With a career spanning six decades, Margaret D’Arcy, who has died at the age of 100, was the doyenne of Northern Irish theatre.
In her native Belfast she established long associations with the city’s Group Theatre and Lyric Theatre (where she featured in several important Northern Irish plays) and was seen at the Gate and Abbey theatres in Dublin. She joined the Group in 1942, notable appearances including Joseph Tomelty’s Is the Priest at Home? (1954) – The Stage review remarked she had “a compelling force about her work” – and Louis MacNeice’s theatre debut Traitors in Our Way (1957).
At the Lyric Theatre, she was seen alongside a young Liam Neeson in Brian Friel’s The Loves of Cass McGuire (1976), in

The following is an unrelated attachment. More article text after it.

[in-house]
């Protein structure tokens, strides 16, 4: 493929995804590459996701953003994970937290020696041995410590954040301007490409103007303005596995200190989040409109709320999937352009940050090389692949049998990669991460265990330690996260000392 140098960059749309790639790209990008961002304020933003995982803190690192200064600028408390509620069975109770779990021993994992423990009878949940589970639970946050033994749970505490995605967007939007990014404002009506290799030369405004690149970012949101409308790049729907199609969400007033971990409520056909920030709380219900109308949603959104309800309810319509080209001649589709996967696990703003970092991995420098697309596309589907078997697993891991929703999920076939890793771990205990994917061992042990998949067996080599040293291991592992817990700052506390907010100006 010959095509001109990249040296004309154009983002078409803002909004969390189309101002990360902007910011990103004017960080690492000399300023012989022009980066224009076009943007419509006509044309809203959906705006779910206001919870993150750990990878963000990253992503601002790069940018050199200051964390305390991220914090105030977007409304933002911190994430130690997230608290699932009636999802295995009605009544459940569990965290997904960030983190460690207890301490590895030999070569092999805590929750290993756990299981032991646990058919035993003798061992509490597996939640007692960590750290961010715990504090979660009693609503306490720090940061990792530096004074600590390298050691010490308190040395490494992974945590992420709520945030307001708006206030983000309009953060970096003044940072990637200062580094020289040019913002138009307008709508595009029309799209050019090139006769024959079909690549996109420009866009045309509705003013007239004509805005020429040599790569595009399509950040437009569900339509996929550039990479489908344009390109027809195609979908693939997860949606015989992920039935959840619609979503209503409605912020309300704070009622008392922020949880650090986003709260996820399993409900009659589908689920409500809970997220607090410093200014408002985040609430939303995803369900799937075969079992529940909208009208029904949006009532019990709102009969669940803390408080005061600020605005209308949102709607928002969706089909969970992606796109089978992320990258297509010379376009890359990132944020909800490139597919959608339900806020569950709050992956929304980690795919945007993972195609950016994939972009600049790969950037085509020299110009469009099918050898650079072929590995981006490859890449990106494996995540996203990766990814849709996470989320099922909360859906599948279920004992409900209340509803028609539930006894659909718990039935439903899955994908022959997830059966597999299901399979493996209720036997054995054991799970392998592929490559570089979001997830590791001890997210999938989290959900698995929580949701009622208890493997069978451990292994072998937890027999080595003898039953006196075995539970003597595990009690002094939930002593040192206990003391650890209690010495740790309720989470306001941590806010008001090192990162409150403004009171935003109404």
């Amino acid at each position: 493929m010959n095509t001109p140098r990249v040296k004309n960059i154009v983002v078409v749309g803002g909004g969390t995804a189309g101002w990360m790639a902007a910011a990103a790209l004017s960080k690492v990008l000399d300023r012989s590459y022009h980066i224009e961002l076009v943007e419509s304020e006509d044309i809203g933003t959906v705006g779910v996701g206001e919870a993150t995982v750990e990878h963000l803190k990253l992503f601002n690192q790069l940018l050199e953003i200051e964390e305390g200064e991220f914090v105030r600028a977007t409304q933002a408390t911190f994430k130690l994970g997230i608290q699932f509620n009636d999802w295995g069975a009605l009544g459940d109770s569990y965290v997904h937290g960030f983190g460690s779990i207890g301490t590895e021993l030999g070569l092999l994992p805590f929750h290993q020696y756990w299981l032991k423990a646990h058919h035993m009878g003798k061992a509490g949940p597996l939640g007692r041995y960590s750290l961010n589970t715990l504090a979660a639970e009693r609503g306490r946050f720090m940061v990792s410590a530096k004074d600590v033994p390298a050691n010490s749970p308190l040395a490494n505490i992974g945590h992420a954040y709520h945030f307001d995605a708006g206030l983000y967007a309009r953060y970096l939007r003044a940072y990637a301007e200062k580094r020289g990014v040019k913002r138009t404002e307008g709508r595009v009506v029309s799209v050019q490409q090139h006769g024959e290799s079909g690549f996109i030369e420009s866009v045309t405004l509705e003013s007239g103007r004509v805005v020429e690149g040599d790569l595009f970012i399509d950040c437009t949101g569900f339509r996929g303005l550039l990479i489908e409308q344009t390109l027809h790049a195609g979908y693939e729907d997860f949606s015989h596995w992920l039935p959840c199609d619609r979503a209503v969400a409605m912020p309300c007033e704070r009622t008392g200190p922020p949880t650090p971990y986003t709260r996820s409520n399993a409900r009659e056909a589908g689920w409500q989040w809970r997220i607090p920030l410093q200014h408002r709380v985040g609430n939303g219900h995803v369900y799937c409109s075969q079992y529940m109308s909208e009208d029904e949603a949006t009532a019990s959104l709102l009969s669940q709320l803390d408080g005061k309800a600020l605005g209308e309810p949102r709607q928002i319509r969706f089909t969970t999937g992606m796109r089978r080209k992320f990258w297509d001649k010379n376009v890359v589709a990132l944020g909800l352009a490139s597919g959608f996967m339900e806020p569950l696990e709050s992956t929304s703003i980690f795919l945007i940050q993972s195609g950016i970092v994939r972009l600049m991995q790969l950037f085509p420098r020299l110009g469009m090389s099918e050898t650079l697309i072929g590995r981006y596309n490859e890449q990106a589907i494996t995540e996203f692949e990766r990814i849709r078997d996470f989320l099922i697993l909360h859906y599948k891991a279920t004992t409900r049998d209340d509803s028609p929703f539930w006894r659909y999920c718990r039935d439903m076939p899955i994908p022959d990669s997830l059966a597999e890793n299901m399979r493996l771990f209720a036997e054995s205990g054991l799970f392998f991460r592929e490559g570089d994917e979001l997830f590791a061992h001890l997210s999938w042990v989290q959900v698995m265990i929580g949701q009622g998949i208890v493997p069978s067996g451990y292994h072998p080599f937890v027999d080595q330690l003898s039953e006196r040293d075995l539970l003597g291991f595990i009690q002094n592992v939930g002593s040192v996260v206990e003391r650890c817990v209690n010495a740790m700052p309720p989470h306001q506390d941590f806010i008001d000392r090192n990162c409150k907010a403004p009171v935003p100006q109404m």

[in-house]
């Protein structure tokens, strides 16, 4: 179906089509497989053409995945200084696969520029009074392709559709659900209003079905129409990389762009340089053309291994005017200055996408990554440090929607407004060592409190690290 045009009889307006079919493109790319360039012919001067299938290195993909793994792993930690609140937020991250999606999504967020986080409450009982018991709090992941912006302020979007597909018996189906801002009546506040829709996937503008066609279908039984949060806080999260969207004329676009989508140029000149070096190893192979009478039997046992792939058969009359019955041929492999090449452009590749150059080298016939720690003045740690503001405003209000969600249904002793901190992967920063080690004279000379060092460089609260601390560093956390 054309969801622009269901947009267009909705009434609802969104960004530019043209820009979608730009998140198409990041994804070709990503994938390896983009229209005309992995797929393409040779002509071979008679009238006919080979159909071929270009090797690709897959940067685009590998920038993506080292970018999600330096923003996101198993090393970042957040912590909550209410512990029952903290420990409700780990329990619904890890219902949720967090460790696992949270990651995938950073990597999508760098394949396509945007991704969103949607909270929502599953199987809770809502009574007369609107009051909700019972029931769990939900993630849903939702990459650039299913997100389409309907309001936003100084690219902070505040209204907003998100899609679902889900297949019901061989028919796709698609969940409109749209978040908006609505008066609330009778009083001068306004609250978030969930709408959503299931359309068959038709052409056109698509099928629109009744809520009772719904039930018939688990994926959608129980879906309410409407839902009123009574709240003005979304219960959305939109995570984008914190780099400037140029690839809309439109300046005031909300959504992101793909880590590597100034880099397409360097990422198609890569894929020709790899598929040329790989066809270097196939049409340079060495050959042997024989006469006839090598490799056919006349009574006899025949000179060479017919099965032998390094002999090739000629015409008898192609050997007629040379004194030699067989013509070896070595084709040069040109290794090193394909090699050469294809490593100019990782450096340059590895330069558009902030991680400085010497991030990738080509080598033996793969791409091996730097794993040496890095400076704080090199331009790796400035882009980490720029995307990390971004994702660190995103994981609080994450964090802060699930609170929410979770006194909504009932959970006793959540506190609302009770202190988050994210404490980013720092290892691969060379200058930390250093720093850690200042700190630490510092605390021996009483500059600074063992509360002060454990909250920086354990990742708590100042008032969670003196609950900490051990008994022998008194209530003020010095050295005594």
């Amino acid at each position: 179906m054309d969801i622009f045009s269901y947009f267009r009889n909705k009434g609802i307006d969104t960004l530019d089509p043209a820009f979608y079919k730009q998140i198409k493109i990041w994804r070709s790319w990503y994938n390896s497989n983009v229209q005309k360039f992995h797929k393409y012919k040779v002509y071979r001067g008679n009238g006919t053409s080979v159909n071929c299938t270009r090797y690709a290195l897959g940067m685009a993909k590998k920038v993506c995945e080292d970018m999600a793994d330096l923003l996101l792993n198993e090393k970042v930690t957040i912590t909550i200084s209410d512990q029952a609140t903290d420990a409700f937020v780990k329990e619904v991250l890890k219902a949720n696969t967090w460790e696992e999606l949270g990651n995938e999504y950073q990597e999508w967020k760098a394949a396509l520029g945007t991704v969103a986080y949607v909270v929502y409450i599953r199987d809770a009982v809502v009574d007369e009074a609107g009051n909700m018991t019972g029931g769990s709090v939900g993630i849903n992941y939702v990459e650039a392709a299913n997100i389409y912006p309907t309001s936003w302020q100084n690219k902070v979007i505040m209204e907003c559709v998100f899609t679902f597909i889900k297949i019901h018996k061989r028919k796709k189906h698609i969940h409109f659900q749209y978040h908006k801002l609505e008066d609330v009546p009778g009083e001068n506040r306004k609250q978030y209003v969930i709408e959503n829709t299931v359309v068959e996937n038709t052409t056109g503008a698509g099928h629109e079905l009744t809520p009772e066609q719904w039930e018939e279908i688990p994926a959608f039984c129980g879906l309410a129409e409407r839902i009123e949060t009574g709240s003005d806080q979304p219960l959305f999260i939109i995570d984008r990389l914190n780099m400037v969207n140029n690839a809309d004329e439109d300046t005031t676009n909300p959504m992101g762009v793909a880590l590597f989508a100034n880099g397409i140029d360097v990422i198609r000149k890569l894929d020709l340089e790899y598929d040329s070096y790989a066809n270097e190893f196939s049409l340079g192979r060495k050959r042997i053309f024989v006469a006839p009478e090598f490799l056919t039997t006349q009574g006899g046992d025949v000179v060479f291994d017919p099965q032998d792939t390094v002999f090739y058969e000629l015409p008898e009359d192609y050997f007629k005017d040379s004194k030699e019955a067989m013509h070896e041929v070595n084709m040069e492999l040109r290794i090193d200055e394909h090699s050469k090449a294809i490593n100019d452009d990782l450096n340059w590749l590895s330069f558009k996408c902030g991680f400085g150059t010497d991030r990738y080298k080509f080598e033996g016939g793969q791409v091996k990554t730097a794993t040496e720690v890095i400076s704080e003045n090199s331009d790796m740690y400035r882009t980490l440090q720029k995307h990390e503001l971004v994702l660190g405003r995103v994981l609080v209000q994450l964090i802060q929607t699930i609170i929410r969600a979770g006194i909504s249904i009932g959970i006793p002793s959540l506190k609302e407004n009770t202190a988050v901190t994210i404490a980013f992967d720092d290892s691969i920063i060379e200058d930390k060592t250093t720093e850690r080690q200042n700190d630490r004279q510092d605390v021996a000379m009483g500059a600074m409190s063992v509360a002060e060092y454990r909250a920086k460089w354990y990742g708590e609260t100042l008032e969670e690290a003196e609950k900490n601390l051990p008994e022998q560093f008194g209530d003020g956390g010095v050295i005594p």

Robin Glendinning’s Culture Vultures in 1982 (which transferred to London’s Tricycle Theatre), and as a memorably testy fortune teller in Christina Reid’s Tea in a China Cup the following year and at the Riverside Studios, Hammersmith in 1984.
A familiar voice on radio drama, having made her debut on the Home Service in 1949, she was the gossipy, eavesdropping telephone exchange operator in several series of Christopher Fitz-Simon’s Radio 4 comedy Ballylenon, coming out of retirement in 2002, aged 84, to reprise her role.
Significant screen credits included Sam Thompson’s Cemented With Love (1965), William Trevor’s Elizabeth Alone (1981), Graham Reid’s The Hidden Curriculum (1984) and Ronan Bennett’s Love Lies Bleeding (1993) on television, and the 2002 film of Spike Milligan’s Puckoon.
Appointed an MBE in 1997, Margaret Mary D’Arcy was born on May 22, 1918 and died on September 18. During her last days in a nursing home, a consultant enquired “Miss D’Arcy, I believe you were an actress?” She replied: “I still am.”